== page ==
Spark: Finding the Optimal Tracking Strategy for Weight Loss in a Digital Health Intervention


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Trial ID: NCT05249465


This optimization trial will examine three tracking (or "self-monitoring") strategies for weight loss -- tracking dietary intake, steps, and/or body weight -- all delivered through digital health tools. The purpose of the study is to evaluate the combination of these strategies that maximizes 6-month weight loss in the context of a standalone digital health intervention for adults with overweight or obesity. The investigators will recruit 176 total participants to the trial. Recruitment will occur through remote channels. Interested individuals will be directed to an online screening questionnaire; those who are eligible will then be invited to attend an initial remote session with study personnel to ensure interest and eligibility in the study. The weight loss intervention will last 6 months, and all participants will receive a "core" treatment consisting of goal setting, behavioral lessons, action plans, and tailored feedback - all of which will be delivered remotely. Depending on which group participants are assigned to in the study, some individuals will be asked to track their dietary intake, their steps, and/or their body weight via digital tools. All study tasks will occur remotely, thus, participants never need to come in-person for any intervention or assessment tasks. The investigators will use the Multiphase Optimization Strategy (MOST) framework to identify the most effective combination of self-monitoring strategies. The factorial design will allow the research team to determine the unique and combined impact of each self-monitoring component on weight change. The primary outcome is weight change from baseline to 6 months. The research team will also assess self-monitoring engagement over 6 months and its association with weight change. To complement the main trial, the research team will also randomize half of participants to receive an interactive orientation video, in order to assess its impact on trial retention at 6 months. Overall, the information gathered from this trial will enable the construction of an optimized digital health intervention for weight loss that can be delivered remotely, which, if found to be effective, could have high potential for scalability.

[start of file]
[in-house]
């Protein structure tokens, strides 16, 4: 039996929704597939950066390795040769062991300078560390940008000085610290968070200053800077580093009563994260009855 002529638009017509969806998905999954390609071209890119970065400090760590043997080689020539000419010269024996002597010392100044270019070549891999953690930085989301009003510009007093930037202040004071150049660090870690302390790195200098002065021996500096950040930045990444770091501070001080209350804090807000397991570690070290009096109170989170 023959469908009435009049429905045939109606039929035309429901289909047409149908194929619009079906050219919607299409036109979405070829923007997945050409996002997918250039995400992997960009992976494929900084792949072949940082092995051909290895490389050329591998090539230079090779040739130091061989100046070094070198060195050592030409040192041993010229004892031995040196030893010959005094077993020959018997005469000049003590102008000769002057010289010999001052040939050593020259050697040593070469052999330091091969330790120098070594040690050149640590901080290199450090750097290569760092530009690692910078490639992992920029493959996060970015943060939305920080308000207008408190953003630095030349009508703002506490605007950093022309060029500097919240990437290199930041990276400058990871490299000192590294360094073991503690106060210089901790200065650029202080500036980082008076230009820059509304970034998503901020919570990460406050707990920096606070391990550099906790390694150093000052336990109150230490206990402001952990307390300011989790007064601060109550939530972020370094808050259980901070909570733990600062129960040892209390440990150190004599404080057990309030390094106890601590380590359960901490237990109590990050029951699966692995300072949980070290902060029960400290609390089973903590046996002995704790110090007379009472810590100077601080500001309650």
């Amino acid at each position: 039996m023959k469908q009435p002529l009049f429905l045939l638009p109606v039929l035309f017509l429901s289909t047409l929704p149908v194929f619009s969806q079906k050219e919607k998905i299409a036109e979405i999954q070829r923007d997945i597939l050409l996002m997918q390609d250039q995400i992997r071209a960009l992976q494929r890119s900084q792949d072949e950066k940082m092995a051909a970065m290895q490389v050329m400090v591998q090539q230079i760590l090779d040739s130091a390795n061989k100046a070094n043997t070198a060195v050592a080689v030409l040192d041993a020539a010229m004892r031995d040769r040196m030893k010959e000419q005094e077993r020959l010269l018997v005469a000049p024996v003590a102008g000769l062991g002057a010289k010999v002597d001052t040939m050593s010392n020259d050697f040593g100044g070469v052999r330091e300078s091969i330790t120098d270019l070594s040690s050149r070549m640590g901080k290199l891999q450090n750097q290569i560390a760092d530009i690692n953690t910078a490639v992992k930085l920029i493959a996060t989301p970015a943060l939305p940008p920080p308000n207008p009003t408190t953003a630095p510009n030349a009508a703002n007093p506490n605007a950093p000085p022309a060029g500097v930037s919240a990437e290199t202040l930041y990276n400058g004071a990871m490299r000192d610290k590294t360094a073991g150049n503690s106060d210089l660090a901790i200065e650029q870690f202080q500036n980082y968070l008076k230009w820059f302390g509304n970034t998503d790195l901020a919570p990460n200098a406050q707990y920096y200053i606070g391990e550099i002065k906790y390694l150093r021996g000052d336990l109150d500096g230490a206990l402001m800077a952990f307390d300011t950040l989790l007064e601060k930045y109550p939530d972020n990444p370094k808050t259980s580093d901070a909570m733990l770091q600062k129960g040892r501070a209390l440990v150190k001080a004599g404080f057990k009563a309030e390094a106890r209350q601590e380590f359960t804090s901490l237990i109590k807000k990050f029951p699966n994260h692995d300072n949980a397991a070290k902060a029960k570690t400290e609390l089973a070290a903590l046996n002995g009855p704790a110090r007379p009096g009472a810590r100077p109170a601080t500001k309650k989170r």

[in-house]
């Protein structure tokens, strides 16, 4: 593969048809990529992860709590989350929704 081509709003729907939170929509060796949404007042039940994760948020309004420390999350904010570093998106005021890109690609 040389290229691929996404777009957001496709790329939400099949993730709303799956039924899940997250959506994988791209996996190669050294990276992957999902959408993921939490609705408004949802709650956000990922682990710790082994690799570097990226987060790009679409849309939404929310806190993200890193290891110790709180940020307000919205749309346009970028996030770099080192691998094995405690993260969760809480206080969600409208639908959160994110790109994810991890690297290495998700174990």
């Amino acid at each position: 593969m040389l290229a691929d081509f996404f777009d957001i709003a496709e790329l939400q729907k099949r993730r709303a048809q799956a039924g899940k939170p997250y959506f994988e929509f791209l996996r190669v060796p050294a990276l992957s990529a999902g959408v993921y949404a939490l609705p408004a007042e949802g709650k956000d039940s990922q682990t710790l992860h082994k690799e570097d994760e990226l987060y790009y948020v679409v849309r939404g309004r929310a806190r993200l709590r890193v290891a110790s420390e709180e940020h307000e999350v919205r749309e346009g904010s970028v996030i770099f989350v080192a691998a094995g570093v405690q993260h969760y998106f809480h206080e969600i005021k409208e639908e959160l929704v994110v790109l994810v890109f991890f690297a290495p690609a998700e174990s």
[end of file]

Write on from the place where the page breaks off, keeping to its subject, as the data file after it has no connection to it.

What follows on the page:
Official Title

Optimizing Self-monitoring in a Digital Health Intervention for Weight Loss


Inclusion Criteria:

   - adults (ages 18+ years)

   - body mass index (BMI) 25.0 to 45.0 kg/m^2

   - smartphone ownership

   - willingness to install a mobile app on their phone

   - access to a personal email account

   - English language proficiency

   - interest in losing weight through behavioral strategies

Exclusion Criteria:

   - concurrent enrollment in another weight management intervention

   - loss of ≥10 lbs. in the past 6 months

   - current use of a weight loss medication

   - prior or planned bariatric surgery

   - current or planned pregnancy in the trial period

   - currently breastfeeding

   - lives with someone else participating in the study

   - hospitalization for a mental health condition in the past 12 months

   - inability to engage in moderate forms of physical activity akin to brisk walking
   (assessed by the Physical Activity Readiness Questionnaire)

   - if weight loss is contraindicated or might be impacted by a condition or medication
   (e.g., end stage renal disease, cancer, schizophrenia, dementia, steroids,

   - if an individual would be better suited for a more intensive or different type of
   intervention based on a health condition (e.g., individuals with history of an eating
   disorder or cardiovascular event, uncontrolled hypertension, or uncontrolled diabetes

   - investigator discretion for safety reasons


behavioral: Core behavioral weight loss intervention

behavioral: Self-monitoring diet

behavioral: Self-monitoring weight

behavioral: Self-monitoring steps


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Contact Information

Stanford University
School of Medicine
300 Pasteur Drive
Stanford, CA 94305
Michele L Patel, PhD